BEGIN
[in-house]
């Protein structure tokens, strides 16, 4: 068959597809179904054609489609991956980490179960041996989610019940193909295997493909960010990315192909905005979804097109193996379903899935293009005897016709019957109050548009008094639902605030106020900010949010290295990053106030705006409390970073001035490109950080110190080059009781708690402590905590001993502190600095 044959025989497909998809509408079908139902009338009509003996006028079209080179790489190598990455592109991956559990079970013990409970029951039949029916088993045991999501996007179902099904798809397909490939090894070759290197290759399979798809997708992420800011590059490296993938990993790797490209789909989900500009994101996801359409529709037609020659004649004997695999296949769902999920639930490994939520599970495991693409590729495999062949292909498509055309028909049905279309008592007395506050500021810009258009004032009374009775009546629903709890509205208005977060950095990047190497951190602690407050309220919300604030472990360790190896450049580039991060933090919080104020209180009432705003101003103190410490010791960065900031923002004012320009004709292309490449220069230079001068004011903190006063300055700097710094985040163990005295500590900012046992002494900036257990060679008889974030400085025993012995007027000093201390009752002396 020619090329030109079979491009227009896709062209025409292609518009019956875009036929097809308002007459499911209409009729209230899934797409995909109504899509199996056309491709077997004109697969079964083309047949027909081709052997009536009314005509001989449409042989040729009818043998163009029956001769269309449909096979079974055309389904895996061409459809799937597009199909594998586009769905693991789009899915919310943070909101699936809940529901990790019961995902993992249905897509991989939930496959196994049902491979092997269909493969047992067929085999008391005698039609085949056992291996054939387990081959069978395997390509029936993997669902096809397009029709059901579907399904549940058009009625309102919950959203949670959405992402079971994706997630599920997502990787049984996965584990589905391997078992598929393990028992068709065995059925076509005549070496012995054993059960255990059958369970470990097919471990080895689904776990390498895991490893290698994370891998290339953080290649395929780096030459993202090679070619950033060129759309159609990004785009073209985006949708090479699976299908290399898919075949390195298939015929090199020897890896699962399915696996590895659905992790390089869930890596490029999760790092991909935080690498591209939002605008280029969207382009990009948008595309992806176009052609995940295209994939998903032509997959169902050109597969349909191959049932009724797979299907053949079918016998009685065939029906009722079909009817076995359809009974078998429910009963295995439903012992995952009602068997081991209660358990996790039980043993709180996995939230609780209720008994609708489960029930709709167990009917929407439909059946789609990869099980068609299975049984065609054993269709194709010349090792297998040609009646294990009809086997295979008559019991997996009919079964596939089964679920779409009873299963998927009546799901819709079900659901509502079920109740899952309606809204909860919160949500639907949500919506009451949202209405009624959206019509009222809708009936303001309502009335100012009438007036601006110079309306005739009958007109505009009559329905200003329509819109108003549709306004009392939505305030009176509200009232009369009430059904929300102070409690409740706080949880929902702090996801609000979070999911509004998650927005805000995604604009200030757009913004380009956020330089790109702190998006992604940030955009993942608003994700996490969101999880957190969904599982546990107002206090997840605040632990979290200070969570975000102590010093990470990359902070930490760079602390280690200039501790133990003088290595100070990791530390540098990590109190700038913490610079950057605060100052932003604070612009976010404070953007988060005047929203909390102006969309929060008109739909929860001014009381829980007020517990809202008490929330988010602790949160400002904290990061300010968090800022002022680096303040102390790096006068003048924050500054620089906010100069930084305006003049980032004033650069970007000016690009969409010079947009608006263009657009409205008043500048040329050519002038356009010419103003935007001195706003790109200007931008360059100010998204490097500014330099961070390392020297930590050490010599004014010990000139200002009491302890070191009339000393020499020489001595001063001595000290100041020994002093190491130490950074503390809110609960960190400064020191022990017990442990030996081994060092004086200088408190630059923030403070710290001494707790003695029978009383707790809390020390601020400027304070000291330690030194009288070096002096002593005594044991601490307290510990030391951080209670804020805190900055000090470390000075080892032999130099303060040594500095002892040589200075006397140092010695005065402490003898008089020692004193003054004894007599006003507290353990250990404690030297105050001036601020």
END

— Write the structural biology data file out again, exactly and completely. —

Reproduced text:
[in-house]
């Protein structure tokens, strides 16, 4: 068959597809179904054609489609991956980490179960041996989610019940193909295997493909960010990315192909905005979804097109193996379903899935293009005897016709019957109050548009008094639902605030106020900010949010290295990053106030705006409390970073001035490109950080110190080059009781708690402590905590001993502190600095 044959025989497909998809509408079908139902009338009509003996006028079209080179790489190598990455592109991956559990079970013990409970029951039949029916088993045991999501996007179902099904798809397909490939090894070759290197290759399979798809997708992420800011590059490296993938990993790797490209789909989900500009994101996801359409529709037609020659004649004997695999296949769902999920639930490994939520599970495991693409590729495999062949292909498509055309028909049905279309008592007395506050500021810009258009004032009374009775009546629903709890509205208005977060950095990047190497951190602690407050309220919300604030472990360790190896450049580039991060933090919080104020209180009432705003101003103190410490010791960065900031923002004012320009004709292309490449220069230079001068004011903190006063300055700097710094985040163990005295500590900012046992002494900036257990060679008889974030400085025993012995007027000093201390009752002396 020619090329030109079979491009227009896709062209025409292609518009019956875009036929097809308002007459499911209409009729209230899934797409995909109504899509199996056309491709077997004109697969079964083309047949027909081709052997009536009314005509001989449409042989040729009818043998163009029956001769269309449909096979079974055309389904895996061409459809799937597009199909594998586009769905693991789009899915919310943070909101699936809940529901990790019961995902993992249905897509991989939930496959196994049902491979092997269909493969047992067929085999008391005698039609085949056992291996054939387990081959069978395997390509029936993997669902096809397009029709059901579907399904549940058009009625309102919950959203949670959405992402079971994706997630599920997502990787049984996965584990589905391997078992598929393990028992068709065995059925076509005549070496012995054993059960255990059958369970470990097919471990080895689904776990390498895991490893290698994370891998290339953080290649395929780096030459993202090679070619950033060129759309159609990004785009073209985006949708090479699976299908290399898919075949390195298939015929090199020897890896699962399915696996590895659905992790390089869930890596490029999760790092991909935080690498591209939002605008280029969207382009990009948008595309992806176009052609995940295209994939998903032509997959169902050109597969349909191959049932009724797979299907053949079918016998009685065939029906009722079909009817076995359809009974078998429910009963295995439903012992995952009602068997081991209660358990996790039980043993709180996995939230609780209720008994609708489960029930709709167990009917929407439909059946789609990869099980068609299975049984065609054993269709194709010349090792297998040609009646294990009809086997295979008559019991997996009919079964596939089964679920779409009873299963998927009546799901819709079900659901509502079920109740899952309606809204909860919160949500639907949500919506009451949202209405009624959206019509009222809708009936303001309502009335100012009438007036601006110079309306005739009958007109505009009559329905200003329509819109108003549709306004009392939505305030009176509200009232009369009430059904929300102070409690409740706080949880929902702090996801609000979070999911509004998650927005805000995604604009200030757009913004380009956020330089790109702190998006992604940030955009993942608003994700996490969101999880957190969904599982546990107002206090997840605040632990979290200070969570975000102590010093990470990359902070930490760079602390280690200039501790133990003088290595100070990791530390540098990590109190700038913490610079950057605060100052932003604070612009976010404070953007988060005047929203909390102006969309929060008109739909929860001014009381829980007020517990809202008490929330988010602790949160400002904290990061300010968090800022002022680096303040102390790096006068003048924050500054620089906010100069930084305006003049980032004033650069970007000016690009969409010079947009608006263009657009409205008043500048040329050519002038356009010419103003935007001195706003790109200007931008360059100010998204490097500014330099961070390392020297930590050490010599004014010990000139200002009491302890070191009339000393020499020489001595001063001595000290100041020994002093190491130490950074503390809110609960960190400064020191022990017990442990030996081994060092004086200088408190630059923030403070710290001494707790003695029978009383707790809390020390601020400027304070000291330690030194009288070096002096002593005594044991601490307290510990030391951080209670804020805190900055000090470390000075080892032999130099303060040594500095002892040589200075006397140092010695005065402490003898008089020692004193003054004894007599006003507290353990250990404690030297105050001036601020």